Jeremy Corbyn embroiled in 'fake news' row over Scottish referendum comments
Jeremy Corbyn has become embroiled in a bizarre row with a major news agency after he appeared to accuse them of "mischievous reporting" over comments he made about a second Scottish independence referendum.
The Labour leader spoke out in an interview with the Press Association - which provides a news wire service to all major newspapers and broadcasters - during a visit to Glasgow at the weekend.
Asked if a second referendum, was "inevitable" Mr Corbyn said: "If a referendum is held then it is absolutely fine, it should be held."
His comments caused a storm of protest from many Labour MPs as they appeared to be at odds with the party's official policy of opposing a a fresh independence vote.
On Radio Four's Today programme this morning, Mr Corbyn insisted his words had been taken out of context.
He said: "There was a bit of mischievous misreporting going on there. I was asked if in Westminster we would block the holding of a referendum. I said no, if the Scottish Parliament decided they wanted to have a referendum then it would be wrong for Westminster to block it.”
"There is no ambiguity whatsoever and those that are seeking mischief better go and seek it elsewhere."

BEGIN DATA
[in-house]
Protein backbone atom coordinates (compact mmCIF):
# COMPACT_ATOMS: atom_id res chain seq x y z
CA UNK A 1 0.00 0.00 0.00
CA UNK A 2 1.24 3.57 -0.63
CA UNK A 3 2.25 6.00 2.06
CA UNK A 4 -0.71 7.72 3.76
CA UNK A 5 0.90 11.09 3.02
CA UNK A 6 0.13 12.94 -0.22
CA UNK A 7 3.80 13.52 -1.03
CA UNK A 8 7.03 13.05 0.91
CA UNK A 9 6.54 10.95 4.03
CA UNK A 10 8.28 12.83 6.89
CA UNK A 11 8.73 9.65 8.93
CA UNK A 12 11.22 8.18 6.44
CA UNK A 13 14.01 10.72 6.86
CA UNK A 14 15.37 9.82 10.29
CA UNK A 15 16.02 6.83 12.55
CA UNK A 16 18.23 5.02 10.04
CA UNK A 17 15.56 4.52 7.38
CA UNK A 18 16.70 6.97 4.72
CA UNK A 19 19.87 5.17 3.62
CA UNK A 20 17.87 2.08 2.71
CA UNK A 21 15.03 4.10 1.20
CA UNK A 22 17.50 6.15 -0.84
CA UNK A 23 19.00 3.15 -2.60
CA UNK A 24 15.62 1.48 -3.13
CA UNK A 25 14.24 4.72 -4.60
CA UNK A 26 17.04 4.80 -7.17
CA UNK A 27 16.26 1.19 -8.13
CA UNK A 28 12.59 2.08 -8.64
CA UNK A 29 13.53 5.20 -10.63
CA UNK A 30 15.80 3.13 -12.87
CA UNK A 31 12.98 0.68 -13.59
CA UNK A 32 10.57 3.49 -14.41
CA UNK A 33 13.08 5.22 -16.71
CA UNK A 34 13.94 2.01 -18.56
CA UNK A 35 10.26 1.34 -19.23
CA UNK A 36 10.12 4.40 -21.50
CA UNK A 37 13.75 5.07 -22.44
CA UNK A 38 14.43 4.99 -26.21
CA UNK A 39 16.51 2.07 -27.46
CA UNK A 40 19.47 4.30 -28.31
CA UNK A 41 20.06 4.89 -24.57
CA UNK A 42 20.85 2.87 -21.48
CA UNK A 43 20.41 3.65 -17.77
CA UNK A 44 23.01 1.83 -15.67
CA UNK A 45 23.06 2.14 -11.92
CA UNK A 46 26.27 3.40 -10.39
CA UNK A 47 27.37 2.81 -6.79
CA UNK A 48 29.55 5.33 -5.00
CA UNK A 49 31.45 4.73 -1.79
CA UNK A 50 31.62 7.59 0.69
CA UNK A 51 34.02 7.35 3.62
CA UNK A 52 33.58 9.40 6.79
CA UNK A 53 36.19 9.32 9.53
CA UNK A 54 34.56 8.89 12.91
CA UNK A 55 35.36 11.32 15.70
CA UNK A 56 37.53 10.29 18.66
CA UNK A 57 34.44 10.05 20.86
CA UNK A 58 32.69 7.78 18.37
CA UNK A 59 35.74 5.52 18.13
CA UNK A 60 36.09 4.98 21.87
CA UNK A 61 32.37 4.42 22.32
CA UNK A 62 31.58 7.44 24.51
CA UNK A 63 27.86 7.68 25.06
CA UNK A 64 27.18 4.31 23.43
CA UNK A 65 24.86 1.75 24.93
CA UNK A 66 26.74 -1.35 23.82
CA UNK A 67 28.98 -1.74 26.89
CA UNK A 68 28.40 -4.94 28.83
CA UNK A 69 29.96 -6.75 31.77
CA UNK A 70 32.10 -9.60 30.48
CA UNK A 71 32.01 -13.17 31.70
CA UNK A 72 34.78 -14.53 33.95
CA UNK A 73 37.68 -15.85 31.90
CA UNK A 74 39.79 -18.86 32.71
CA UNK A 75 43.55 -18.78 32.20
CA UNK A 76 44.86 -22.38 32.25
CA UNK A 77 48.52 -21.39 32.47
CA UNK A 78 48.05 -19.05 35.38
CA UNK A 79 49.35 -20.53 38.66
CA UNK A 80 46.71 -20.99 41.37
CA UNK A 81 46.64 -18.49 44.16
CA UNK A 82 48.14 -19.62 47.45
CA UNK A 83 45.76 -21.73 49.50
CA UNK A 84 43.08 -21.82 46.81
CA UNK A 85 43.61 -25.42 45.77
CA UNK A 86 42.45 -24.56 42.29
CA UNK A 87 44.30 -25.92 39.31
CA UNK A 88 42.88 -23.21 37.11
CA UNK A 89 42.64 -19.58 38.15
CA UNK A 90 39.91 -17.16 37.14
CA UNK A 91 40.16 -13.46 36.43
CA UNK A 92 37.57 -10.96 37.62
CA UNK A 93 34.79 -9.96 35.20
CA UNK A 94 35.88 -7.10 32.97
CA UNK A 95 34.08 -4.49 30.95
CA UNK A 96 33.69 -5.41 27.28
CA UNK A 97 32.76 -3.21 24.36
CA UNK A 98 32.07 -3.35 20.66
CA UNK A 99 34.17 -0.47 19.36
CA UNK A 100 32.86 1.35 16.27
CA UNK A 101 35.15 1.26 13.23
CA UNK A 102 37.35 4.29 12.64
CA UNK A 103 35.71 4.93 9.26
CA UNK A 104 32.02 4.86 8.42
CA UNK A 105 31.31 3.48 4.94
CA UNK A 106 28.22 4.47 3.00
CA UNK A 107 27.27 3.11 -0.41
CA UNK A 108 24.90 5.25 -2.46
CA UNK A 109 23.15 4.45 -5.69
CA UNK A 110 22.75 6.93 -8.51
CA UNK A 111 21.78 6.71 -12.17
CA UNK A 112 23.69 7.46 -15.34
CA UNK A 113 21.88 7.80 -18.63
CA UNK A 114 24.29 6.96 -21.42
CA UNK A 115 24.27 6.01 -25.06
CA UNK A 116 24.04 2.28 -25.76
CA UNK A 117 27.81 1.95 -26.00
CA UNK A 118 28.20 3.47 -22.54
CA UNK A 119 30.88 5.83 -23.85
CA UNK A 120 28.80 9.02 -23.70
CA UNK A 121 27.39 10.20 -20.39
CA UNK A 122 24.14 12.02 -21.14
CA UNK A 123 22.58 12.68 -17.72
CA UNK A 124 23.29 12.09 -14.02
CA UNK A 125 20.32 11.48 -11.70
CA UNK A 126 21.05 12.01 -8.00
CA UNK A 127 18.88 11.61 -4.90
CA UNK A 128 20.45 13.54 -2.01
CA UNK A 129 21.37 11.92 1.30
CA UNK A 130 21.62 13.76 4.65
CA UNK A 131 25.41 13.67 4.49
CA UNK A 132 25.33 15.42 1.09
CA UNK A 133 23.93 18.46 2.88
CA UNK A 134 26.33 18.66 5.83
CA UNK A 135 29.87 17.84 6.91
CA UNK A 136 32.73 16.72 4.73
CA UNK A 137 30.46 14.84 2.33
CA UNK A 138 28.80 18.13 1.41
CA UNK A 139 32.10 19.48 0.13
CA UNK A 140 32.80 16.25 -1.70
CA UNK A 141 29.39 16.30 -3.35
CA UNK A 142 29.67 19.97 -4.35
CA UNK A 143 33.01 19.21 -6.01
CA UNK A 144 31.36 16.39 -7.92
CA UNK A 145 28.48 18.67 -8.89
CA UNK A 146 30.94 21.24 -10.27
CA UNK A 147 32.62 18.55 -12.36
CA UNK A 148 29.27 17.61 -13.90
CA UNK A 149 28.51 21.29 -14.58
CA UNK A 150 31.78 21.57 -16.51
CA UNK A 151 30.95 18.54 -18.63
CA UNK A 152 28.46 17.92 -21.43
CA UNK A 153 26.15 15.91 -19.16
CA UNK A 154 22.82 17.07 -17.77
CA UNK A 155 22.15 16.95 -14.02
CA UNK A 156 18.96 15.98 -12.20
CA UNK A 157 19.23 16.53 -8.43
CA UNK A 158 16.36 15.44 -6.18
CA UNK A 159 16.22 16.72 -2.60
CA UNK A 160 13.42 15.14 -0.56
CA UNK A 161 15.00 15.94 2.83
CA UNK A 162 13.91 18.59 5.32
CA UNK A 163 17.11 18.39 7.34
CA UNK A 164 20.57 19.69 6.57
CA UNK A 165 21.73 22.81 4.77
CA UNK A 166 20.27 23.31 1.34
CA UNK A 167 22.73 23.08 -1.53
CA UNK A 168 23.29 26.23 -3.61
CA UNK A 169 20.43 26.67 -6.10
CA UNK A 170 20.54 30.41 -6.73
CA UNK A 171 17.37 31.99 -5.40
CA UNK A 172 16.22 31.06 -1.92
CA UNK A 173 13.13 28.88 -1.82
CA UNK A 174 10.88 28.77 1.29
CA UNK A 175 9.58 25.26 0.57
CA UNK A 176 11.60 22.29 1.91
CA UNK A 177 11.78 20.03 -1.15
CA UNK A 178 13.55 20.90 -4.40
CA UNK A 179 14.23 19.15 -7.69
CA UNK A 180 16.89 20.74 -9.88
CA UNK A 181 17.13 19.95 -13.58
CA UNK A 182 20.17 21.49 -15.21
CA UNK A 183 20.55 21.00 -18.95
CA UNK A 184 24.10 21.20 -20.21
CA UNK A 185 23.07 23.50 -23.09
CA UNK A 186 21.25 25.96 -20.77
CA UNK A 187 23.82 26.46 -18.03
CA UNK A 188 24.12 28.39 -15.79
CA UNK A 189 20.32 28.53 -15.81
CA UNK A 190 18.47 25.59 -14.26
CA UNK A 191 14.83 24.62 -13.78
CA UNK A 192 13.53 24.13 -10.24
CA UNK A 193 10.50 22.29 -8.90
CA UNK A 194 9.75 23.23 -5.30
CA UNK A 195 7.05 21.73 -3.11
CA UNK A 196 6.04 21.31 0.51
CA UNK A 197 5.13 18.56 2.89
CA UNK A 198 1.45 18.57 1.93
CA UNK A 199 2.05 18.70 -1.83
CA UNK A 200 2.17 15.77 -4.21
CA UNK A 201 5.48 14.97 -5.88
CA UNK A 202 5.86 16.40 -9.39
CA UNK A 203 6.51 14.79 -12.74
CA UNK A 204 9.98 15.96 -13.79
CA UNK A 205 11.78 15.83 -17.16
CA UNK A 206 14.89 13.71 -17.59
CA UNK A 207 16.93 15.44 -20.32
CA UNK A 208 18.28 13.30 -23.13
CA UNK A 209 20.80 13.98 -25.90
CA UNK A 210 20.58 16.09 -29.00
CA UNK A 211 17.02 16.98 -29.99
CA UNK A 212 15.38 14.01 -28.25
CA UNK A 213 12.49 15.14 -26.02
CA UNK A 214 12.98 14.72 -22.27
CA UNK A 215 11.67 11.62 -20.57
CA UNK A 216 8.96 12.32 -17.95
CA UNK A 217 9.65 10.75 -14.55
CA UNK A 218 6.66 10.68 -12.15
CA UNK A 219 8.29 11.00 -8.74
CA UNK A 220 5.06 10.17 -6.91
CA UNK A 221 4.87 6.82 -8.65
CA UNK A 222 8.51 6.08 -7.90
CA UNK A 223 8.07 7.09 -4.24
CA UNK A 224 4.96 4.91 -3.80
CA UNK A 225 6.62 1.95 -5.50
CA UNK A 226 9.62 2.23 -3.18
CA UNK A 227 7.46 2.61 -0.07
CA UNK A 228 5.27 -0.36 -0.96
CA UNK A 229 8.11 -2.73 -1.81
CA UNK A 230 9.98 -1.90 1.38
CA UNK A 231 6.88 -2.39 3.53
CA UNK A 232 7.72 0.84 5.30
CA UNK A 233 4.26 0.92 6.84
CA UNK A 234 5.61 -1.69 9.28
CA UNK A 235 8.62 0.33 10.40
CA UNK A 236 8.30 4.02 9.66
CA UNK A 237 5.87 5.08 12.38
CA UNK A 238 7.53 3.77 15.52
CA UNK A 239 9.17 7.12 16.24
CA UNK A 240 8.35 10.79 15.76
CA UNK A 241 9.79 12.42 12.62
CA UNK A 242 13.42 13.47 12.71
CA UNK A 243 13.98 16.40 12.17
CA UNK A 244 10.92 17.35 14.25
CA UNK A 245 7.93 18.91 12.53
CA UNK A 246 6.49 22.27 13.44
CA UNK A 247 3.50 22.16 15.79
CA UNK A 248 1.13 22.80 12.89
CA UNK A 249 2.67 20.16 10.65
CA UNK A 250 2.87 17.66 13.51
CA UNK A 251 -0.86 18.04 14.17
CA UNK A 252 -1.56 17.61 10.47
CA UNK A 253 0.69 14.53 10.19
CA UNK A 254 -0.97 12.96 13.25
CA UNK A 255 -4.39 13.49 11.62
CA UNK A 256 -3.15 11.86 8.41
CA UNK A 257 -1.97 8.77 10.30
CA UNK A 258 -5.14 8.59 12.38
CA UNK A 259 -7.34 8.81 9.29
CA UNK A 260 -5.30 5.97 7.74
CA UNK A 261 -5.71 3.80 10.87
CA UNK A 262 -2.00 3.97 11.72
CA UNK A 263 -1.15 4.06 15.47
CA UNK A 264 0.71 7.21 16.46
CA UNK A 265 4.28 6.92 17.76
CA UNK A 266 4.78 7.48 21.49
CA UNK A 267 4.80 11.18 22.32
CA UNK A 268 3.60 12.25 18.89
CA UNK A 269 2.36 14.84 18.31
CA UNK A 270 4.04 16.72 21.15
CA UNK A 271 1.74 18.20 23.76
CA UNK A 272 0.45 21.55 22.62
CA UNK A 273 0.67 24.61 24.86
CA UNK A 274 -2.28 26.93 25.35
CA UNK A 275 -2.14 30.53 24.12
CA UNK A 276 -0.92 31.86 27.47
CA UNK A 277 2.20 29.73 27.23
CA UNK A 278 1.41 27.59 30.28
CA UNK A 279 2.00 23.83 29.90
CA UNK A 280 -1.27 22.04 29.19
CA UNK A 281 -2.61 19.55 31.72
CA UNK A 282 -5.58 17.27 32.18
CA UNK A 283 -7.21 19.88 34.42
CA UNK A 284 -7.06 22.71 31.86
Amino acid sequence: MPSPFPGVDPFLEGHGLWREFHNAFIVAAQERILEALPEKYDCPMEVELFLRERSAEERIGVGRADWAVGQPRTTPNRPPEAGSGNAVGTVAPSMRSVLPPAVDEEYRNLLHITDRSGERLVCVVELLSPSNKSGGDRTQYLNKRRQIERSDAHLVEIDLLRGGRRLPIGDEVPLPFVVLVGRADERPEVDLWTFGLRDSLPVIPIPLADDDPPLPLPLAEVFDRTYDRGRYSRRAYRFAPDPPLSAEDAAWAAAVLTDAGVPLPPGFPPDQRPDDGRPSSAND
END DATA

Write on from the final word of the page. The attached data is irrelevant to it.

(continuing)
That prompted Pete Clifton, editor in chief of the Press Association, to hit back in a statement
He said: "The only mischievous thing about this episode is the suggestion that PA has done anything beyond what it always does - accurately report what politicians say to us in an entirely impartial way."
In an attempt to kill off the row, a spokesman for Mr Corbyn claimed he had been criticising other news organisations, not the Press Association.
"Jeremy was not referring to the Press Association, which provides a good service, in his Today interview," the spokesman said.
"He was talking about other outlets, who presented what he said out of context. Labour and Jeremy's position is clear; we oppose a second referendum, and will do so in the proper place, the Scottish Parliament. The ‘absolutely fine’ comment referred to a referendum agreed by the Scottish Parliament. Jeremy and Labour do not want a second referendum but believe it would be wrong for Westminster to block it."